The Government is to introduce minimum standards in the third-level sector to tackle sexual harassment and violence.

Minister for Higher Education Mary Mitchell O’Connor said while there is good work being done in some institutions, it is not in all institutions and recommendations from an expert group due to be published shortly would help that.

At a European event in Dublin to tackle the issue of sexual harassment and violence at third level, the minister said just under 40% of people presenting at the sexual assault unit in Dublin were students.

She said she believes the introduction of female only academic posts will also help reduce the incidents of sexual harassment and violence at higher level.

Asked about reports that Aer Lingus would be ending its policy of mandatory make-up and skirts as part of their uniform,  Ms Mitchell O’Connor said that she wears make-up, but if a woman does not want to wear make-up she should not be required to do so.

She also said the Government is due to make "very strong" announcements about women’s issues after tomorrow’s Cabinet meeting on International Women's Day, but would not be drawn on the details. 

Opening the conference,  National Women's Council of Ireland Director Orla O'Connor said she expected that that Ireland will ratify the Istanbul Convention tomorrow and it will now oblige Ireland to act to eradicate violence against women.

Project Coordinator for the Ending Sexual Violence and Harassment in Third Level Education (ESHTE) project, Tara Brown, said third level institutions need to work with women's organisations, gardaí, sexual violence services, student bodies and Government departments to achieve "positive change".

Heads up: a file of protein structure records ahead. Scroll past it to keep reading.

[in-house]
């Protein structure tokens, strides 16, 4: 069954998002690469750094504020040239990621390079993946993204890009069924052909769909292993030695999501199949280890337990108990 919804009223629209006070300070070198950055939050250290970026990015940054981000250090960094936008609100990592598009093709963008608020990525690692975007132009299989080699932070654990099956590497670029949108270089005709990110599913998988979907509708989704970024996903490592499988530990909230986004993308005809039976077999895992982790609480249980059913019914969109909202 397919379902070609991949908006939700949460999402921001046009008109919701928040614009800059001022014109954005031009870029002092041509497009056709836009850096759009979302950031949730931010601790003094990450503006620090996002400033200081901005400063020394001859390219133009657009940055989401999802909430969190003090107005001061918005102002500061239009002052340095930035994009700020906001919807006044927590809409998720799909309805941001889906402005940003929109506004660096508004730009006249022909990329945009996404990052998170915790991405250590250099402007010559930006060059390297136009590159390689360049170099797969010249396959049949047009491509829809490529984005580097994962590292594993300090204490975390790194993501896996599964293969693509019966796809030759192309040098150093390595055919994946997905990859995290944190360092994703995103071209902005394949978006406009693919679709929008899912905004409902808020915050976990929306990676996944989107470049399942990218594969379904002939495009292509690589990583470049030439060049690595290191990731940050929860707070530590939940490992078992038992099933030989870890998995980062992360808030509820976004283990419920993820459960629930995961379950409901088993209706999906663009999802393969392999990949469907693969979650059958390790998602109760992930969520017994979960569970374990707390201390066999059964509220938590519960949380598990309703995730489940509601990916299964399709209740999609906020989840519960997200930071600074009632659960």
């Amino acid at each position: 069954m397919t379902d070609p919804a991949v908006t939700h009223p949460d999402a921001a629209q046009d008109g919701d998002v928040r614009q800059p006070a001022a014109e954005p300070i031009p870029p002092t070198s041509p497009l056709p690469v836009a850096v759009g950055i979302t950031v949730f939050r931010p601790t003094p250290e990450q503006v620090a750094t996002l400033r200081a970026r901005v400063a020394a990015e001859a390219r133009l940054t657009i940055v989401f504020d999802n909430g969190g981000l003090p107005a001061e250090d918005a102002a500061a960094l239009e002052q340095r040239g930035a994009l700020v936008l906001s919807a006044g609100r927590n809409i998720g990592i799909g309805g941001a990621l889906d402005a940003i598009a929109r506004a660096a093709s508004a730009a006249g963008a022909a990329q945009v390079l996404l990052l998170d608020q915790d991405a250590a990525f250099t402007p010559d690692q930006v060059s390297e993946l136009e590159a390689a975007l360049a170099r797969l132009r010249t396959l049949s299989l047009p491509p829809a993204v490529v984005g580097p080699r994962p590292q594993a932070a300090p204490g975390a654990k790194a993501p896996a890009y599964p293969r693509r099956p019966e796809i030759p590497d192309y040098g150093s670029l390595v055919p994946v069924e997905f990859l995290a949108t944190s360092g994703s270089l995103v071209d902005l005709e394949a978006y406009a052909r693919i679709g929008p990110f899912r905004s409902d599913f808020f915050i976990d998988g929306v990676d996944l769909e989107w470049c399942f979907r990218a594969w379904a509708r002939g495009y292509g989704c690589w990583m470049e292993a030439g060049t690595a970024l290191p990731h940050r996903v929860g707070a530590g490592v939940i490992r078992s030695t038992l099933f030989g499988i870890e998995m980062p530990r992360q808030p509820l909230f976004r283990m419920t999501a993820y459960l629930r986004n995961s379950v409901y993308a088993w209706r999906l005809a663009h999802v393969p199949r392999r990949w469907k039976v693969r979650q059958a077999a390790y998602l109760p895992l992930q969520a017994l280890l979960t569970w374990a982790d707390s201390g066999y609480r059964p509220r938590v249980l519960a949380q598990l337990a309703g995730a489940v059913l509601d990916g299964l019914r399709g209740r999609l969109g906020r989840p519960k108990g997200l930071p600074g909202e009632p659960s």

The ESHTE project has developed a toolkit that can be used by higher education institutes to help train staff and create awareness in this area.

Union of Students of Ireland President Síona Cahill said higher education institutes must support and resource student bodies to raise awareness about sexual harassment and violence.

Ms Mitchell O’Connor described to the conference how her idea to create female only posts at third level were met with silence and scorn by both men and women.

Ms Mitchell O'Connor said after she made the announcement to allocate 45 positions in academia over the next three years exclusively to women, men stayed mostly silent and that committed feminists patted her on the head and told her the positions would be second rate.

She described her efforts as a "tiny tilt towards equality" and said while women have been competing against men for decades only a fraction of them are coming through.

She asked: "Do I do nothing and let nature take its course, knowing that nature... has been astonishing slow?"

She also queried why none of Ireland’s powerful or influential men were present at today’s event.

Ms Mitchell O’Connor said people were making a huge mistake if they continued to talk to groups of women only about these issues.

She said she did not know how to solve the problem but that if women do not engage and involve men in making change "it isn't going to happen".